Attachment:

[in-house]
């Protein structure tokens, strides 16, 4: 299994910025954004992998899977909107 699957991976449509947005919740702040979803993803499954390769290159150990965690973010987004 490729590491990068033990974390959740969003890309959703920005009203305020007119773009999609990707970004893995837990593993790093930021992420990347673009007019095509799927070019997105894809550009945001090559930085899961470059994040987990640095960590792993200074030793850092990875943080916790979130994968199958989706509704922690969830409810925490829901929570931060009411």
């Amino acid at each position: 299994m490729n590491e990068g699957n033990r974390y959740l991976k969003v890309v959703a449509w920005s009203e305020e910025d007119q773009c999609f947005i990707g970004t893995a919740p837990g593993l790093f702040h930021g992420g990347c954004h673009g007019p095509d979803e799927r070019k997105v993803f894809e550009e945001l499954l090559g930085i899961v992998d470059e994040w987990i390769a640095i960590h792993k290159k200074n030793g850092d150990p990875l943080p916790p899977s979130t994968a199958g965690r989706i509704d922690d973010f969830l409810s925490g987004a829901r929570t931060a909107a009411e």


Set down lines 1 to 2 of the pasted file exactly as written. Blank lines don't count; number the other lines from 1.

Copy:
[in-house]
């Protein structure tokens, strides 16, 4: 299994910025954004992998899977909107 699957991976449509947005919740702040979803993803499954390769290159150990965690973010987004 490729590491990068033990974390959740969003890309959703920005009203305020007119773009999609990707970004893995837990593993790093930021992420990347673009007019095509799927070019997105894809550009945001090559930085899961470059994040987990640095960590792993200074030793850092990875943080916790979130994968199958989706509704922690969830409810925490829901929570931060009411």